Sophie's choice and a touch of Corneille

From the instant I found the strength to look deep into Manu's eyes and made him part of my morrows, I took the irrevocable decision of making the dreams of others mine. From that moment there was no coming back. That was also the day I felt the weight of a Damocles's sword hanging above my head. That was because to make these dreams come true I would have to depend on others till the day I could attain what is known as sustainability. I assure you that I tried everything under the sun to reach that sustainability but failed. The Damocles sword inched closer and closer.

In the past years there have been times when the sword has almost fallen but was stopped in time as some miracle occurred and we were able to carry on unscathed. But a mail that dropped in my box yesterday gave the final push granting me a short reprieve to put my house in order. In this case it means closing some of our centres. Easy peasy some would say. But not for me.

Today I am faced with a Sophie's choice. I need to send one or more of my children to the slaughter house. The Cartesian in me would say: look at the figure that will be withdrawn, look at the costs of each centre, assess the value of each programme and do the maths. If I do that, then the axe falls on the tiniest ones: the creche. Why is is that these Cornelian dilemmas where one is obliged to choose between two courses of action either of which having a detrimental effect on ourselves or on someone near and dear to us always affect the ones who have no voice. I cannot begin to imagine how these tiny tots aged between 2 and 5 will feel when they are told one fine morning that the three wheeler will never come to fetch them again. What have they done to deserve this. They do not even have a voice to say what they feel. No more singing and dancing; no more picnics in the parks, no more cartoons on the big TV no more joy or laughter.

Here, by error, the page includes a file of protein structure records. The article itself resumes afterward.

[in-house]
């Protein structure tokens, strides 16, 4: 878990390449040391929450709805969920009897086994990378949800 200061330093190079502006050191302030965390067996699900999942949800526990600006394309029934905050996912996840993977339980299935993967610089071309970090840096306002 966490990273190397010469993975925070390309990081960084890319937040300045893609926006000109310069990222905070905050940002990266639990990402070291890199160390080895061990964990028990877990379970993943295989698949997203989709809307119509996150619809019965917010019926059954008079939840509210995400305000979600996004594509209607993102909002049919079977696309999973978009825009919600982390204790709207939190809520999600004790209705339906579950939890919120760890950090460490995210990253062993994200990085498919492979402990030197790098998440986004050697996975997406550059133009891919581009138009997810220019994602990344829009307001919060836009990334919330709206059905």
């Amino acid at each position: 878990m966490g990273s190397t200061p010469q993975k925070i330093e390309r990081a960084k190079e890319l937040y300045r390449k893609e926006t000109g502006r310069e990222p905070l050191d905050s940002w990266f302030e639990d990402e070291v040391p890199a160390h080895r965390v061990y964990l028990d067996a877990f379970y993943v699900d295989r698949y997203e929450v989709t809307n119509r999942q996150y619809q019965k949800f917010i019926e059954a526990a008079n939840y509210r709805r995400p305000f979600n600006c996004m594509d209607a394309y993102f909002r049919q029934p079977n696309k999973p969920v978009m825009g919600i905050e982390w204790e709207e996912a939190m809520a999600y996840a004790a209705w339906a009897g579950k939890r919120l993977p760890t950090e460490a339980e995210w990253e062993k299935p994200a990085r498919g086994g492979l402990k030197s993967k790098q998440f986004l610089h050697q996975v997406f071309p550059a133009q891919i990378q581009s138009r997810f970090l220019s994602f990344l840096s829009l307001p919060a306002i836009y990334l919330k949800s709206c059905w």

The reason for this cut is that India is no more the flavour of the day. Rape cases and a negative international press has taken us off the tourism map. And of course there is donor fatigue. All this is understandable when you think with your head but when the heart jumps in then you are bound to say: what did these little kids do to deserve this.

I knew this day would come. I knew it from the moment I realised that Planet Why could never become a reality and that we would have to remain dependent on the generosity of others, a generosity that one cannot expect to be limitless. And yet these little children cost a bauble for many, less than a dinner in a starred restaurant.

Today I sit helpless and bewildered. Do I even have the right to pray for another miracle. Only time will tell.